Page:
November 11, 2016
Su.Ki. always gives the best answer on this frequently asked question. I’ll just add that in US English, I would probably say “I like to see my dentist” (since I don’t enjoy it) and “I like cooking,” but I would just as easily say “I like to cook.” I think the gerund suggests that I most likely actually engage in that activity now (in the extended present). Another example: We can say “I like having insurance coverage,” which implies that I probably have such coverage now, and I like it. If we say “I like to have insurance coverage,” that implies that I probably do not have such coverage at the moment, but I wish I did. The difference is fairly subtle, though. One other point: In the conditional, we usually use the infinitive “I would like to live in Singapore” — this simply expresses a desire. On the other hand, if we say “I would like living in Singapore,” it means that if I lived in Singapore, I would enjoy life there. That’s my two cents — or twopence, if you prefer British currency — and know how all those weird denominations are pronounced ;)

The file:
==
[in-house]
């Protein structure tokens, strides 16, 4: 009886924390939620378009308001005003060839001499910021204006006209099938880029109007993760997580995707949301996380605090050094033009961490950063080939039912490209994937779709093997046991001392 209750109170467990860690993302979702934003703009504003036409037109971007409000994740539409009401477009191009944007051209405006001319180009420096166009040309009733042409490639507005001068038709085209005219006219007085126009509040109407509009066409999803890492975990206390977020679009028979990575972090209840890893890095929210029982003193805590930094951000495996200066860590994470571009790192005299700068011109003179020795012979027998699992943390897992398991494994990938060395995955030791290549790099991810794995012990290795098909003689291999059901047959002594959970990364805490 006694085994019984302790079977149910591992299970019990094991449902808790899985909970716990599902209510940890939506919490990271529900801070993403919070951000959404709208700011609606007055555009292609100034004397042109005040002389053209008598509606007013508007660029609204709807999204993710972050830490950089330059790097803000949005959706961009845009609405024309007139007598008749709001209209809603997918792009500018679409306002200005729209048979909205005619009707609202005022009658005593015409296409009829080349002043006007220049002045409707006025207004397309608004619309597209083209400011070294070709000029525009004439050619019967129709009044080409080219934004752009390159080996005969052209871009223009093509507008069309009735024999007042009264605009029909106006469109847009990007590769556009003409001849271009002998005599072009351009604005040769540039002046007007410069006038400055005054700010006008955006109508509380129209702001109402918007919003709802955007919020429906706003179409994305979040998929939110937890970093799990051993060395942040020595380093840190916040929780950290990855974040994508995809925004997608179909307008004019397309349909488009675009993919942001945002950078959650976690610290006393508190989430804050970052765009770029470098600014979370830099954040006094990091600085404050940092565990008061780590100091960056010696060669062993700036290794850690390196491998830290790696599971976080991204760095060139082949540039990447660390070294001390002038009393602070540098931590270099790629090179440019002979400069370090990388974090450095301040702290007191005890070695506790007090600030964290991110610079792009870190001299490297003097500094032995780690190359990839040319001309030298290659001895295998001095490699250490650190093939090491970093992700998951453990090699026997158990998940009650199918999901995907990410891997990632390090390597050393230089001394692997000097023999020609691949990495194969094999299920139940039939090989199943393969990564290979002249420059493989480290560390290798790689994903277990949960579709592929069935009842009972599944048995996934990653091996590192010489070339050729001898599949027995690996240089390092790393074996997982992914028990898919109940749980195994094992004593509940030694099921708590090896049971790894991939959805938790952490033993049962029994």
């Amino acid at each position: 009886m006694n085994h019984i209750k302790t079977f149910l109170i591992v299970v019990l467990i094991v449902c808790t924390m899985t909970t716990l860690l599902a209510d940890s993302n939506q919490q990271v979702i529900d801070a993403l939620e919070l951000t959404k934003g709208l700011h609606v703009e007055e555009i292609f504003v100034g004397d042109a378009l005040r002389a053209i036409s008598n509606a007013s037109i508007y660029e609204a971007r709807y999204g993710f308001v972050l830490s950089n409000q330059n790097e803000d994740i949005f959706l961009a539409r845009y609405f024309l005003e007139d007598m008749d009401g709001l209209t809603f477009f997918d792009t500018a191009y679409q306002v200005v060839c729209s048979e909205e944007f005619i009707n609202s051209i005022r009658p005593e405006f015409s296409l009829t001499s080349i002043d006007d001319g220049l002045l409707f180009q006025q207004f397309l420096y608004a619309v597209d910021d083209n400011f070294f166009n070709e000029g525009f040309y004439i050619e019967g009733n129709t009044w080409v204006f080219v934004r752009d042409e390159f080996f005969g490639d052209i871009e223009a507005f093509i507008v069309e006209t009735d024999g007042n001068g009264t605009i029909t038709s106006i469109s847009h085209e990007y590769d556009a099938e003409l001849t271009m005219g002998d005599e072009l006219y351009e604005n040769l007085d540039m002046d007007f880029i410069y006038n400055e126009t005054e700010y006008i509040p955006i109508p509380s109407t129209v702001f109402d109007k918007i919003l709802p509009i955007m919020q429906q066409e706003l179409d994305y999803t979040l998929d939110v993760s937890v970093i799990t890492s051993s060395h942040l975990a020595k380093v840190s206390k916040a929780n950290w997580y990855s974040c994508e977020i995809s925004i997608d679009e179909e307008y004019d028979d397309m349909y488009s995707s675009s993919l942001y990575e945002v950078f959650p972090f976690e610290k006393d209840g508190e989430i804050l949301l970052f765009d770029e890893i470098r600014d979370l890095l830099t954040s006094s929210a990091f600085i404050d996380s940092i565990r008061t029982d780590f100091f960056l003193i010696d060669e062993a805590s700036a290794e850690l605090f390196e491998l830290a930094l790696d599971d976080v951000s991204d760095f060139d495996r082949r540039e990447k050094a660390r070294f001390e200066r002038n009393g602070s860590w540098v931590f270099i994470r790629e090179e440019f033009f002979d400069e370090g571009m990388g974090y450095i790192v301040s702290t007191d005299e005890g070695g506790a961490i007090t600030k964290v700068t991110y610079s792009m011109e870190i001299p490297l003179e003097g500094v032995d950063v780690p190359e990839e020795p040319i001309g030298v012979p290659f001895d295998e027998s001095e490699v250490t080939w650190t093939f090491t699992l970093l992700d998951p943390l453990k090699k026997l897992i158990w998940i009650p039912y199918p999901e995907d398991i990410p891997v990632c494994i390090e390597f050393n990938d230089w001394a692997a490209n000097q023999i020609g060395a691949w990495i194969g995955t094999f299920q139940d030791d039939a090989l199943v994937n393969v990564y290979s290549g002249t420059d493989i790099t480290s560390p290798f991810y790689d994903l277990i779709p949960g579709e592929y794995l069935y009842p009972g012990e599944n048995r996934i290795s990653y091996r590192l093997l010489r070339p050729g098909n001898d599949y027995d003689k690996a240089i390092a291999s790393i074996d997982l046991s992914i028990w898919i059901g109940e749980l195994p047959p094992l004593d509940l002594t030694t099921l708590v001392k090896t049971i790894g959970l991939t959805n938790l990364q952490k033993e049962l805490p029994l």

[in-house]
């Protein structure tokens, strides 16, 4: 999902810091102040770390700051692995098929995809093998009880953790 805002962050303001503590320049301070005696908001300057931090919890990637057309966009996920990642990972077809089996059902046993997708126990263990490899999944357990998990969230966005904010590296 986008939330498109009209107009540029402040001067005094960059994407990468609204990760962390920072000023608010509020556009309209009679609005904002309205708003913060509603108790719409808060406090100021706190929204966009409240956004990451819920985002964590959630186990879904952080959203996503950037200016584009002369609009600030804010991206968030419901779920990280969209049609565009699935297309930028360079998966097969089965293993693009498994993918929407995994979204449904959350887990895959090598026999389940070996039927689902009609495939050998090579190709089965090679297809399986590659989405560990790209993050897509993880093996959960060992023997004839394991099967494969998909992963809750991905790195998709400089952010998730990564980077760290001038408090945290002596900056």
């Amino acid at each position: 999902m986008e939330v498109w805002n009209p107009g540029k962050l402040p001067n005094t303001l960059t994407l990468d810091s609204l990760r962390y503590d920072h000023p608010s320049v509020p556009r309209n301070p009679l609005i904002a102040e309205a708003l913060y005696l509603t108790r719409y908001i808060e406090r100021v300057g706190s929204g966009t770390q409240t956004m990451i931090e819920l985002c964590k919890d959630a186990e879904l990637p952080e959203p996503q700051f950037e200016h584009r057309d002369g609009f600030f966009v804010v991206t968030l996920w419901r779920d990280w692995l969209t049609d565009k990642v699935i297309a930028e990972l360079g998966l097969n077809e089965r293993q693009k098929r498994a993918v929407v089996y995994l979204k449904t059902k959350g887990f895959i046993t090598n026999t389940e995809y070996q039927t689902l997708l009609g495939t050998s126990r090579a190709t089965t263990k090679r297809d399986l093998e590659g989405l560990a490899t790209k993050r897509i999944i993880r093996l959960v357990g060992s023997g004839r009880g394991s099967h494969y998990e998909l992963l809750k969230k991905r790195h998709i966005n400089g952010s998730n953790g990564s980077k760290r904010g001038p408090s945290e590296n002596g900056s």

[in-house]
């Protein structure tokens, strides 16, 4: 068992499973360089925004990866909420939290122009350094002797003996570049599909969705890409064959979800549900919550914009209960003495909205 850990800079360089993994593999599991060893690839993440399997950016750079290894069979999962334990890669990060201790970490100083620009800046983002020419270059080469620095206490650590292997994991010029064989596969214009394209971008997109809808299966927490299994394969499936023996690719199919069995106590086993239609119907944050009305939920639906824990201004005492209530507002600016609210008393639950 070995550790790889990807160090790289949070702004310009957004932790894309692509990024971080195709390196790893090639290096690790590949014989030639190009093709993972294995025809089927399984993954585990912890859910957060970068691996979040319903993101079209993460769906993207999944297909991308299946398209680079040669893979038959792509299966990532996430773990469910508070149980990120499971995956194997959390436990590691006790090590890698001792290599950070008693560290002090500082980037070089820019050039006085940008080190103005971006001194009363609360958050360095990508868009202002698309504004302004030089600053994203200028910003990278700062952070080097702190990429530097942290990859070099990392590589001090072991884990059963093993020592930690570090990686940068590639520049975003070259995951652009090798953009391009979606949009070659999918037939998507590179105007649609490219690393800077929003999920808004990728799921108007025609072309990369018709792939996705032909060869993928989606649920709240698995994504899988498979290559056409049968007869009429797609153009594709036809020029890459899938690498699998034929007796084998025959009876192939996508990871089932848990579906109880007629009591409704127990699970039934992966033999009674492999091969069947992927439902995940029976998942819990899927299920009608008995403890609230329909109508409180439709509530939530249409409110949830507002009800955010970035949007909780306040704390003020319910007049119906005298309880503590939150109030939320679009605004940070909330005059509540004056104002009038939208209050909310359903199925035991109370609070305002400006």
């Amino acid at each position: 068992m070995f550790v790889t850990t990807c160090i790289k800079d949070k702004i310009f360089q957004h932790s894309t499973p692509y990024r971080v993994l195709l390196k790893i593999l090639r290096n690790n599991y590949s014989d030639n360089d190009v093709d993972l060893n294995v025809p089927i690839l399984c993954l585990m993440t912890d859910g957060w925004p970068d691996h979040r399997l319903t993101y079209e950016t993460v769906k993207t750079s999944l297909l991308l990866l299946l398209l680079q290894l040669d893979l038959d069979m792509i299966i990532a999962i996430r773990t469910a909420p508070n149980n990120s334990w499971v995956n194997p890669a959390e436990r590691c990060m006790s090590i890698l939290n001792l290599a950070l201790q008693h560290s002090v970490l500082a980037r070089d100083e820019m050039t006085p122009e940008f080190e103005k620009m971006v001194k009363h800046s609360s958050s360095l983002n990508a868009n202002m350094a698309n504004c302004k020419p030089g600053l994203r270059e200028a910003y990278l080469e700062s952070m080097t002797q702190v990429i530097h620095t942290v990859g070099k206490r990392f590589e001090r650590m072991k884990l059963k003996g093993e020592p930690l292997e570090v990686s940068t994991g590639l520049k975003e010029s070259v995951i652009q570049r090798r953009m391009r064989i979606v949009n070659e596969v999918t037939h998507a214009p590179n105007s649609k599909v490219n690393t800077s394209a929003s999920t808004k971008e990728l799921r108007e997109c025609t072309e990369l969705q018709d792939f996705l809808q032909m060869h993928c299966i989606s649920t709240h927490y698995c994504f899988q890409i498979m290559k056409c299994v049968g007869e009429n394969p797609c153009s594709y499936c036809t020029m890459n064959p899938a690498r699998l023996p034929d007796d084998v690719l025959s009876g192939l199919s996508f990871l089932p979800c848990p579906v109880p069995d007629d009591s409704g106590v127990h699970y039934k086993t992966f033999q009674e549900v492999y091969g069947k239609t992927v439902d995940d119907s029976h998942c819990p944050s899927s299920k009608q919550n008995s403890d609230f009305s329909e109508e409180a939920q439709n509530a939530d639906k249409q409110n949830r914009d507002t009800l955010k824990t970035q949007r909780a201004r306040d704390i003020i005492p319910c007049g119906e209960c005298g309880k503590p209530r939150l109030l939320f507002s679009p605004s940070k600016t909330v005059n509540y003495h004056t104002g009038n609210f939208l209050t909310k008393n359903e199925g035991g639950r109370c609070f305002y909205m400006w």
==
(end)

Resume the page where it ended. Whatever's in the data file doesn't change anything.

November 12, 2016
I think this is a really complex principle that doesn't perfectly fit into a rule per se but there are definite differences in usage (although I havn't studied English grammar at a highly advanced level). I think the choice between the present participle (-ing) and the infinitive (to ...) is often largely determined by the preceding verb. In the example of the verb to like, either is equally acceptable, however I think there are often cultural preferences we lean toward. For example I would probably tend toward "I like cooking" rather than "I like to cook". Although this would be superseded by any previous conversation, as I would likely answer with the corresponding form based on the question asked of me. "what do you like doing?" or what do you like to do". With other preceding verbs this can however be more serious. For example "I stopped smoking" and "I stopped to smoke" have very different meanings.and you would never say "I quit to smoke". I am not sure that this can be easily tied into a rule, but maybe needs to be dealt with on a case by case basis. I generally encourage learners to use the present participle as the first port of call as this more often corresponds to the natural response if you are unsure and need to guess. I would love it if someone could enlighten me further.
November 11, 2016
"I like cooking" implies you have done some cooking before.
November 11, 2016
Language Skills
English, German, Korean
Learning Language
German, Korean